I haven’t written here for some time, mainly because I needed to feel comfortable about being public about my life with Surgeon who, I’ve certainly learned, is extremely private. If he had his way, he wouldn’t exist in the world of the internet. As boldly as I may have asserted my willingness to write, I realized that I really had very little to write ABOUT if I didn’t include him in the picture. Getting a grasp of what is acceptable and unacceptable by his standards has been a little taxing. Posting past chats? Nope. Hence the halt of the Snippet Series. Telling the world about the best travel baggage for interviews? A non-issue. Basically, the rule of thumb is getting clearer, and I am ready again to write on.
So, allow me to re-begin with a peeve that has bothered me from the moment I started making homemade meals for Surgeon a couple of years ago: The Drop Off Dilemma.
As a surgical resident, you really have no clue what or whether you’re going to eat on a given day. I’ve heard of days filled with healthy, full plated meals Surgeon manages to grab from the cafeteria to an entire 35 hour run sustained on animal crackers and juice boxes stolen from the ER in between surgeries. As a surgical resident’s partner, you’re left wondering how the heck you can make meals easier for someone who cannot be there for dinner, but needs one badly.
The best option is to make fresh meals and deliver them to the hospital doors. Sounds simple, right? How hard can it be to bring a steaming lasagna with a fresh salad and hand them over with a smile and kiss?
It’s hard. Trust me. It’s UNBELIEVABLY hard.
First, I have to text Surgeon hours in advance, asking if he thinks he’ll have time to actually come to door to get the food. YES, THIS IS A REAL ISSUE. The answer varies from a certain “maybe” to a downright, stressed “probably not, but you can try around ___ o’clock.”
So you take your time constraints and work around them. I’ve had meals prepared and ready to go anywhere between 3 PM and 11 PM, depending largely on his schedule and sometimes on mine. Once it’s all packed to go, I need to text him again, asking “Okay, should I leave now?”
If I am lucky, the answer is immediate and positive. At that point, I basically drive over there as fast as I can and he’s already waiting at the doors. I pass the food, get my kiss, and am free.
If I am NOT lucky, the answer doesn’t come for a while (longest wait so far has been 2 hours), and when I get to the door, there is another text apologetically stating, “I’m so sorry, this is going to take a couple of minutes” (longest wait in the car so far has been an hour and fifteen minutes).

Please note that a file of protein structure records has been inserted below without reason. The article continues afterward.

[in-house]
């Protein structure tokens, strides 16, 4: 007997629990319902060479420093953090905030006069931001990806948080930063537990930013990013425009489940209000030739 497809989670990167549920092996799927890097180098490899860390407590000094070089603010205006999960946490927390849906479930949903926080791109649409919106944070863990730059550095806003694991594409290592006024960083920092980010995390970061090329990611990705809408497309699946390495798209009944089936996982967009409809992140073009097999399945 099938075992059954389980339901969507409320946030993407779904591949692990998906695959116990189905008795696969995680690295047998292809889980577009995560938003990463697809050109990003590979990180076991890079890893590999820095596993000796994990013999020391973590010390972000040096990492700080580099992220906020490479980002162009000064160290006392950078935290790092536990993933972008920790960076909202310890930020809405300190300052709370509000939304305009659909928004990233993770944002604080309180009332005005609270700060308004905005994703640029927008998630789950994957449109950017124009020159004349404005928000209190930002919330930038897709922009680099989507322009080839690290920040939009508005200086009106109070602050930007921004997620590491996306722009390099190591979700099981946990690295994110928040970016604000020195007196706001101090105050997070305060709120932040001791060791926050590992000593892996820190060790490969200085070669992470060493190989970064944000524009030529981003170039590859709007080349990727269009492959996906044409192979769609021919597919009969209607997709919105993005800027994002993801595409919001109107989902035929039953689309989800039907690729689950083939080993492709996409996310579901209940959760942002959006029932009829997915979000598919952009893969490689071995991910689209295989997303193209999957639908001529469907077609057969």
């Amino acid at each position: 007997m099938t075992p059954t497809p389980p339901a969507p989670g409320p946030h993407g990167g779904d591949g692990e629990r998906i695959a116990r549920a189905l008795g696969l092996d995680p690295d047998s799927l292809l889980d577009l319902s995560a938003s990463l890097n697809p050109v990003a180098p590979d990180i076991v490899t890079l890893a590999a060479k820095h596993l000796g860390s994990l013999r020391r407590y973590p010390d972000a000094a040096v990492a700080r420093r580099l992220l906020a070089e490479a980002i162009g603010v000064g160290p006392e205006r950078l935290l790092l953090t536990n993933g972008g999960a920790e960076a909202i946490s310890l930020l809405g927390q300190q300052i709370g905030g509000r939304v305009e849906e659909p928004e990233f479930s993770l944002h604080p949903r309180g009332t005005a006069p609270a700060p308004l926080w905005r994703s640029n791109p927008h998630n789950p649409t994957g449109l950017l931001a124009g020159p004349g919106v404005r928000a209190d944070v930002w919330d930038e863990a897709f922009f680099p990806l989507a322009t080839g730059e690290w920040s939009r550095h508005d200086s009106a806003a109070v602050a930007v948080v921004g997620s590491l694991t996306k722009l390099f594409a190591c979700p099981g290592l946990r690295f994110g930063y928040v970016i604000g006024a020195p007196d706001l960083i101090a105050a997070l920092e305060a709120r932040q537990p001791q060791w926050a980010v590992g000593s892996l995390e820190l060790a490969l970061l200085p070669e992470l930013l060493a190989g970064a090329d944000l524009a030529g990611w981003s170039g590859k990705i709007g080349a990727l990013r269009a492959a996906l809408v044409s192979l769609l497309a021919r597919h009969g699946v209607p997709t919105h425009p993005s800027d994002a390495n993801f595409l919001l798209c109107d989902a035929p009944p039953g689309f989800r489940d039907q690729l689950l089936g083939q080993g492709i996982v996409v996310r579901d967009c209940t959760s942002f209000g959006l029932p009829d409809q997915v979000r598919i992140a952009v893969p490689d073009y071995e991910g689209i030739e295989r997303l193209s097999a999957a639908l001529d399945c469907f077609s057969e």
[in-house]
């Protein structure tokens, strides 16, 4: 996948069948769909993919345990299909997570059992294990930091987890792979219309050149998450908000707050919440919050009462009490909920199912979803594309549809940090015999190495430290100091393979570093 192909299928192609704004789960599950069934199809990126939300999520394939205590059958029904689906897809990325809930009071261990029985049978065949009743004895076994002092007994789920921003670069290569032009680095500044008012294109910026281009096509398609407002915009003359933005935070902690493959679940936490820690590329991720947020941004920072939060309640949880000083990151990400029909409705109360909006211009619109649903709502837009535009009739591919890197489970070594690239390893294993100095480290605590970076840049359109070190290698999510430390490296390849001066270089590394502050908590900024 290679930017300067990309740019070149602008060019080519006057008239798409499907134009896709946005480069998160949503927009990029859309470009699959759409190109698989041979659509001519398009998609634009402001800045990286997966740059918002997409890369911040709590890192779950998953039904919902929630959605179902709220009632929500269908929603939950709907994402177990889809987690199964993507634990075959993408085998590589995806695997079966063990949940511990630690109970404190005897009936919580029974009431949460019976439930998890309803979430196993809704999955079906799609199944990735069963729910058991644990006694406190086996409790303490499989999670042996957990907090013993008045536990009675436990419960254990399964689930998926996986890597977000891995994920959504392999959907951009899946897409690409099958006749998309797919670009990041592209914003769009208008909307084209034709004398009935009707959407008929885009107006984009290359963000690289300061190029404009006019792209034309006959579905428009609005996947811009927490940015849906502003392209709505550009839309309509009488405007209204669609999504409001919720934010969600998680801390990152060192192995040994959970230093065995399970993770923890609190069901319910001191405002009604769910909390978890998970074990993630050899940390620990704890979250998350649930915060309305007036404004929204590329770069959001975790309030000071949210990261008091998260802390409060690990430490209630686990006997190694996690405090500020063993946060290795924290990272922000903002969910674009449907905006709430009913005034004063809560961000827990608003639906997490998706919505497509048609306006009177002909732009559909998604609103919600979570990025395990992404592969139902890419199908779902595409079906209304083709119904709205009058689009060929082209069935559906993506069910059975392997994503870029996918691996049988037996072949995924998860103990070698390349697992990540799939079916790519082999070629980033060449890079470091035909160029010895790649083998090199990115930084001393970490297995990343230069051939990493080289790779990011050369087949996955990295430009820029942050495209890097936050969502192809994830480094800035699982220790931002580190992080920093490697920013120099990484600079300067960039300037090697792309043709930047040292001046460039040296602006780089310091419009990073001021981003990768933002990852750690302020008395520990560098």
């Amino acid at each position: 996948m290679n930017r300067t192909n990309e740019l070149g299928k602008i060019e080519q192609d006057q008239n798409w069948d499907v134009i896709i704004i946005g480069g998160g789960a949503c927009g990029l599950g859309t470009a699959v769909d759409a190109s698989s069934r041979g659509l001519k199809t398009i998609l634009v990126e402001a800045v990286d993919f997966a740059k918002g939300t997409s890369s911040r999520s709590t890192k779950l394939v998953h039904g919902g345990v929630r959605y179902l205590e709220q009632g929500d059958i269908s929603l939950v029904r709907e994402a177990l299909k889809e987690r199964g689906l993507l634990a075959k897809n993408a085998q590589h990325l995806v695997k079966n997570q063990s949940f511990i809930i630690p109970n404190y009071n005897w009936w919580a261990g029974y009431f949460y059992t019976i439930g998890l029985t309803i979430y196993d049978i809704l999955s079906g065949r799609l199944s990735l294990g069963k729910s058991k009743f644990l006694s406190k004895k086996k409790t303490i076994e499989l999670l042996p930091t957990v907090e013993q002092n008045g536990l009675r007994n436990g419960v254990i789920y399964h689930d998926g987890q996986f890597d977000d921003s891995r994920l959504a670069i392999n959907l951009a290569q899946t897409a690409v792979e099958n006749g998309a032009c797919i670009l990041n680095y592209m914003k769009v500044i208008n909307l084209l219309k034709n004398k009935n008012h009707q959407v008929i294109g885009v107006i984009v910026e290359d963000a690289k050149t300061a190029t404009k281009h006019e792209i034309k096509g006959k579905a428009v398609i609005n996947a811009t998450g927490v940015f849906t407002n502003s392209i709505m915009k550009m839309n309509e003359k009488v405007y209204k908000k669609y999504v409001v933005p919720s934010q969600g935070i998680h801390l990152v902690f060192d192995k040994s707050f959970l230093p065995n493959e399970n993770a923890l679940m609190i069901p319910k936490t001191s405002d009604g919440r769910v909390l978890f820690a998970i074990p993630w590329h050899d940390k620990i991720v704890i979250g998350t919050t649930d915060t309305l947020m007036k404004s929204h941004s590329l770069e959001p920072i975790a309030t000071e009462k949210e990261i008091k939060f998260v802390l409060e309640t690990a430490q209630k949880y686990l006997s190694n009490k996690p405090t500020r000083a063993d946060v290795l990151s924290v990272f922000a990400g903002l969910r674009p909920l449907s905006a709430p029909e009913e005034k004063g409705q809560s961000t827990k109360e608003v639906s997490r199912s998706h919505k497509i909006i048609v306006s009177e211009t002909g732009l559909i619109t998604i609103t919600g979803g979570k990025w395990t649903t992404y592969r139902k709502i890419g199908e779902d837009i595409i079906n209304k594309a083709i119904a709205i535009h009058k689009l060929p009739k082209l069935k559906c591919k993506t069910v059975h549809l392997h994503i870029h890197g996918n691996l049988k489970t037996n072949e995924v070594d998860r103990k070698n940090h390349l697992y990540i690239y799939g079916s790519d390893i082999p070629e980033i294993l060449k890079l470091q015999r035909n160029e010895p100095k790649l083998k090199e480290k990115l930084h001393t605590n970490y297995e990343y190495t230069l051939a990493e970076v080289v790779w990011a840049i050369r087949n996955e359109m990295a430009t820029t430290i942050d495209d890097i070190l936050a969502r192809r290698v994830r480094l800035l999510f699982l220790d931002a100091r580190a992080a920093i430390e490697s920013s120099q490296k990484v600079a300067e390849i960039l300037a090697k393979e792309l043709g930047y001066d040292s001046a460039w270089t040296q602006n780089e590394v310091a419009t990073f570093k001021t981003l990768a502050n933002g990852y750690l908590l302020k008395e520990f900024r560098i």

Meanwhile, the food is cooling, cooling, cooling… and finally no better than the temperature of leftovers I could’ve packed the night before.
It’s disheartening on so many levels:
- What kind of system is this where meals are skipped regularly by those who make it their life’s work to help people become and stay healthy?
- What kind of environment must Surgeon be in if he literally CAN’T get five minutes (when he’s NOT operating) to come get some food?
- Why in the WORLD hasn’t any HR department at ANY hospital given some thought to the prospect of partners/spouses dropping off meals for their busy other-half?
Seriously, how HARD can it possibly be to have a Drop Off space inside a hospital? It wouldn’t even need to be elaborate. A counter would suffice! Would a hotbox and a refrigerator be nice? Yes, but we’re not picky. We just want a channel INTO the hospital system that can let us pass the food on…
It would have saved me so many hours. And for Surgeon?
It would mean having a meal waiting for him when he CAN go get it. It would mean he doesn’t have to rush through patient care just to not keep me waiting. It would mean he’d never have to stand at the doors waiting for me in a full, about-to-scrub-in outfit (beard net and all), and then RUN like his life was about to end back to the OR.
It would mean he’d never have to go 35 hours again without a decent meal.
Who would’ve thought a plain old COUNTER has the potential do so much good?